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Irwin on 11/15/2010 at 02:00AM

AMANDA: Don't Mess With the Power Child

The "Amanda" recordings have emerged as an unexpected cult sensation on my WFMU program over the past two years. The chronicles feature Amanda Whitt, a growling (think Cookie Monster), defiant pre-pubescent with a Southern twang spewing mayhem over 1980s breakbeats and disjointed shards of pop hits. On some tracks Amanda shrieks while clanging pots & pans. The recordings exude undeniable charm, but there's nothing cute about it. Any sentient adult witnessing this behavior would commence punitive action or summon law enforcement.

Power-child Amanda was recorded between 1986-89 at home in Alabama, between ages 8 and 11, by her older (by 7 or 8 years) brother Joseph (a.k.a. Jody). Joseph and Amanda were a couple of hyperactive kids pretending to be, respectively, a music video director and a child star. Most recordings were captured on cassette, others on video cam, in the lowest of lo-fi. The duo sometimes enlisted friends in the frolics, and often drove their parents crazy (with incidents caught on tape). The most durable performances were titled (e.g., "The Pickle People," "Horrible Hybrid Tulips," "Indian Hoots Echo Baby," "Me Swinging in Cookieland") and compiled on "albums," whose design awkwardly replicated the commercial cassette format. Inserts were pasted up and xeroxed, and collections assigned titles (e.g., Primitive Swagger, Monumental Whopper Turmoil Jam, Empires and 5th Dimension Perspective, and Worship Me). The recordings were not circulated beyond friends.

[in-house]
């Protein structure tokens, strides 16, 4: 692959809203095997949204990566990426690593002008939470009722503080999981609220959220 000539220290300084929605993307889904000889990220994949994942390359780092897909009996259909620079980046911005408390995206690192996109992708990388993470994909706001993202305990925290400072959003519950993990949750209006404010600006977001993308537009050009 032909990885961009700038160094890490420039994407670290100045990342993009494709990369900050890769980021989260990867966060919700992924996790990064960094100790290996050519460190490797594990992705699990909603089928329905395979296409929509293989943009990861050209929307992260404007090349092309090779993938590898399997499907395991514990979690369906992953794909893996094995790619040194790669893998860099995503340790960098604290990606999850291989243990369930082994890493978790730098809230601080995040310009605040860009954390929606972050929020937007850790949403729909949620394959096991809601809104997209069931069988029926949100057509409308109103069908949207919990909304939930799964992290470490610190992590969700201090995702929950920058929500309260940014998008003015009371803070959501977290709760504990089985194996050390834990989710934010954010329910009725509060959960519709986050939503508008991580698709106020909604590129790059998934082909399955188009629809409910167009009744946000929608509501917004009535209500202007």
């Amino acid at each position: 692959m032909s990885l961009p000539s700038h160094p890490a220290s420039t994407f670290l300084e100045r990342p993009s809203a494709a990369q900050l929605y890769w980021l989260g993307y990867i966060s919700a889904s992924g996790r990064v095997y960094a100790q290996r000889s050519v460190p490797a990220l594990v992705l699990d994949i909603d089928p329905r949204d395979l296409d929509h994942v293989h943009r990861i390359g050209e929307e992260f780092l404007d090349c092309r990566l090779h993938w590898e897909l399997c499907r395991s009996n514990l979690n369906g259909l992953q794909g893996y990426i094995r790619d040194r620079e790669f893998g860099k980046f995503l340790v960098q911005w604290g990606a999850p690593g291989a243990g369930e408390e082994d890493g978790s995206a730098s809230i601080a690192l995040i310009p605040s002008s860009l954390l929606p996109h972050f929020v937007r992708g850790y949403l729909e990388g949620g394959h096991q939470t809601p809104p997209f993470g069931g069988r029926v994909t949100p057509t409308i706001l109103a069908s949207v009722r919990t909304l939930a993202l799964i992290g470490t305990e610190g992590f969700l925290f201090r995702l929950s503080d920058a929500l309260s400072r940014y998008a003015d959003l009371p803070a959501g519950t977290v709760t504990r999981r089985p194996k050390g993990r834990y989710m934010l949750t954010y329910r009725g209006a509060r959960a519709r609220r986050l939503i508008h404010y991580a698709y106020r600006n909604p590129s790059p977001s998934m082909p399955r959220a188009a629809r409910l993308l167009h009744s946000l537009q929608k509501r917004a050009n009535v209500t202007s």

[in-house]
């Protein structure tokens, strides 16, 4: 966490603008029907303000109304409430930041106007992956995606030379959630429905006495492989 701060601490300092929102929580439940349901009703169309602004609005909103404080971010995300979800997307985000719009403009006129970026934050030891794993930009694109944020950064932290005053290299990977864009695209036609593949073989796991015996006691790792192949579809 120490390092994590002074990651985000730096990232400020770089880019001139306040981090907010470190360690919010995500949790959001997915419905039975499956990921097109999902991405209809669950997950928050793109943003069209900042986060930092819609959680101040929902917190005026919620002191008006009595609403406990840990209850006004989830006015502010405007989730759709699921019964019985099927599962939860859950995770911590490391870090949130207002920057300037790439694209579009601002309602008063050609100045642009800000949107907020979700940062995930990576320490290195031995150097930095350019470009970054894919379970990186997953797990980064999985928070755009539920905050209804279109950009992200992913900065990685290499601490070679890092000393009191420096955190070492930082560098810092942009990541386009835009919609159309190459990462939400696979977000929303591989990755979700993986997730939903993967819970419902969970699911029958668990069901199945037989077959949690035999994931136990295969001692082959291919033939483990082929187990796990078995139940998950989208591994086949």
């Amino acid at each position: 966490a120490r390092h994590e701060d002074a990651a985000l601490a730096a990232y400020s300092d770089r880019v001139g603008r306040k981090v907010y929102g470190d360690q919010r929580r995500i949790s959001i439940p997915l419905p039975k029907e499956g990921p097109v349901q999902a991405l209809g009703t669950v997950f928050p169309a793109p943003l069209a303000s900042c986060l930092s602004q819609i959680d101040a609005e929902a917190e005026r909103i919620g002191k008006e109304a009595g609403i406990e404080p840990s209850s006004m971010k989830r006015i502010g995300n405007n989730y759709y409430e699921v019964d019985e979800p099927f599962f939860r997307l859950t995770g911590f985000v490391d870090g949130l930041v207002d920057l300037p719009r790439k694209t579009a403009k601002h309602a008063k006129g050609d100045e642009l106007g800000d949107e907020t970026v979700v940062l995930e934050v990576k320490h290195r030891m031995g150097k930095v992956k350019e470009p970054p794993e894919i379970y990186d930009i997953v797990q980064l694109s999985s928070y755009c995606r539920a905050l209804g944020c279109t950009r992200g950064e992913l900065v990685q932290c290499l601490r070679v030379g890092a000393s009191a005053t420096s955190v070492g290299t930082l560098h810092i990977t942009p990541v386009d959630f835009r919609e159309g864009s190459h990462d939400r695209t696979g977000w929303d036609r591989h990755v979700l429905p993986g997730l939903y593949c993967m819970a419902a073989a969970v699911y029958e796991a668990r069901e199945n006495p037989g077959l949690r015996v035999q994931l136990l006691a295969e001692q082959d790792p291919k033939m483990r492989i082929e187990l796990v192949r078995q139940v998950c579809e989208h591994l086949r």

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amanda, children, alabama, 1980s
Irwin on 08/16/2010 at 05:20PM

Baby Gramps: wordplay & a steel guitar

Baby Gramps at Analog, Ringsend, Dublin Ireland Photo: Sean Rowe (via Wikipedia, used under a Creative Commons BY-SA license)

Baby Gramps made his first WFMU appearances on Nicholas Hill's Live Music Faucet in the 1990s. I became an instant fan of his Popeye-growl, shameless wordplay, and deft picking on an ancient National Steel guitar. Gramps specialized in jazz rags and reinvented campfire favorites, threw in the occasional 1930s novelty tune, and added dollops of what was known in the minstrel trade as "pure hokum." In May 1998 Gramps was touring a folk circuit that took him to NYC. For reasons that now escape memory, his schedule precluded an appearance on Nick's show (which perhaps was off the air by then), so I offered airtime. (Gramps returned again the following year.) At the time Gramps had no interest in recording or releasing albums; he just wanted to entertain live audiences. He was a natural, graceful presence, full of fun and surprises. There was something magical (and ageless) about Baby Gramps. He was a living cartoon. I recall his visits with great fondness.

Baby Gramps has a new album, Outertainment, in collaboration with Peter Stampfel (co-founder of the Holy Modal Rounders)

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